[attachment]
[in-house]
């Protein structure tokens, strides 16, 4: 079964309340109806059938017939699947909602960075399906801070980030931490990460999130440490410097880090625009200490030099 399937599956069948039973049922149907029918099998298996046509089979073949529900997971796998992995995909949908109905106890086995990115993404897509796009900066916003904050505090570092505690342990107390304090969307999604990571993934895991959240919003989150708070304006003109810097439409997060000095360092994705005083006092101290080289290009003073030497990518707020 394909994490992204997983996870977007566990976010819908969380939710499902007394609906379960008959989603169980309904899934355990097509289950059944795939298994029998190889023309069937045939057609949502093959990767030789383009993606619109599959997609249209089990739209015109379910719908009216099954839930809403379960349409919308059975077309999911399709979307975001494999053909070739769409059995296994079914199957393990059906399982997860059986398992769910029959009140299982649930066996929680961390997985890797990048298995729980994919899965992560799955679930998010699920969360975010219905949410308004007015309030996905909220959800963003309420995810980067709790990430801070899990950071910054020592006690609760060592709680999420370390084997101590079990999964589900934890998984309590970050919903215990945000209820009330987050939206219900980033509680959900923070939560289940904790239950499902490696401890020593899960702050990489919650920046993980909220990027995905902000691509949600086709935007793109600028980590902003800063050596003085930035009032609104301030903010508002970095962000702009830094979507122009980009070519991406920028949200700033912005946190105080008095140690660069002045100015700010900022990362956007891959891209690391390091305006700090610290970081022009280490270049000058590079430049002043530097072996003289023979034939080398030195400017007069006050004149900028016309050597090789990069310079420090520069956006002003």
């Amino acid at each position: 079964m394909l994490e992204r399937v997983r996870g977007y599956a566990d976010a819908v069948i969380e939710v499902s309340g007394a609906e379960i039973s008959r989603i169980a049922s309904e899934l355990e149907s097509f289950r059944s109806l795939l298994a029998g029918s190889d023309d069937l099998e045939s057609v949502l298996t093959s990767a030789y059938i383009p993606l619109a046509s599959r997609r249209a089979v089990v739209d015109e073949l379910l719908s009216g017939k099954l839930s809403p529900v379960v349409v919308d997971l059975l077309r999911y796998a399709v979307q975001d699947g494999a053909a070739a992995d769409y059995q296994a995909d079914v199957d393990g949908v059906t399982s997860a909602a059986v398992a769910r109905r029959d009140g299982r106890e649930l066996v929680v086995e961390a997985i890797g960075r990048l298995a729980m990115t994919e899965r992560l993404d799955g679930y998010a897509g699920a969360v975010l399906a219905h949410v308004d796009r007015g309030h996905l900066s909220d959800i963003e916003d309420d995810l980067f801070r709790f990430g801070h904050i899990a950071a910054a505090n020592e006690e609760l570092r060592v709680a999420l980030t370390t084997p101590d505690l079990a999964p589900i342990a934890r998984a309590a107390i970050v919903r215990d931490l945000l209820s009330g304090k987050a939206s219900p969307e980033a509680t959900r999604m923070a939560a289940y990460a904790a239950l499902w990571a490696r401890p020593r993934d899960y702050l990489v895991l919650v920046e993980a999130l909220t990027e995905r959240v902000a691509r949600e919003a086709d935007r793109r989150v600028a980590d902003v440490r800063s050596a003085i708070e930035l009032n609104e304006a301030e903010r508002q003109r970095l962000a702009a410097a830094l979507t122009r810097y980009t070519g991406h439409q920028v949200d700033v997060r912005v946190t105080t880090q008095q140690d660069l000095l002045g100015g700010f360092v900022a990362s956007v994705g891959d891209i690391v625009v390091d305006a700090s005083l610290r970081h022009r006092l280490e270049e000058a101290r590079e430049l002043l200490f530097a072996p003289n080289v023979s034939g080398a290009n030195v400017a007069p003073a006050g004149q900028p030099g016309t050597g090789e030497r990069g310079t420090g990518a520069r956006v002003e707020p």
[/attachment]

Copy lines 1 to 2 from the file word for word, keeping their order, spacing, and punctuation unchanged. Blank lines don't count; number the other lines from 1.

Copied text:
[in-house]
């Protein structure tokens, strides 16, 4: 079964309340109806059938017939699947909602960075399906801070980030931490990460999130440490410097880090625009200490030099 399937599956069948039973049922149907029918099998298996046509089979073949529900997971796998992995995909949908109905106890086995990115993404897509796009900066916003904050505090570092505690342990107390304090969307999604990571993934895991959240919003989150708070304006003109810097439409997060000095360092994705005083006092101290080289290009003073030497990518707020 394909994490992204997983996870977007566990976010819908969380939710499902007394609906379960008959989603169980309904899934355990097509289950059944795939298994029998190889023309069937045939057609949502093959990767030789383009993606619109599959997609249209089990739209015109379910719908009216099954839930809403379960349409919308059975077309999911399709979307975001494999053909070739769409059995296994079914199957393990059906399982997860059986398992769910029959009140299982649930066996929680961390997985890797990048298995729980994919899965992560799955679930998010699920969360975010219905949410308004007015309030996905909220959800963003309420995810980067709790990430801070899990950071910054020592006690609760060592709680999420370390084997101590079990999964589900934890998984309590970050919903215990945000209820009330987050939206219900980033509680959900923070939560289940904790239950499902490696401890020593899960702050990489919650920046993980909220990027995905902000691509949600086709935007793109600028980590902003800063050596003085930035009032609104301030903010508002970095962000702009830094979507122009980009070519991406920028949200700033912005946190105080008095140690660069002045100015700010900022990362956007891959891209690391390091305006700090610290970081022009280490270049000058590079430049002043530097072996003289023979034939080398030195400017007069006050004149900028016309050597090789990069310079420090520069956006002003």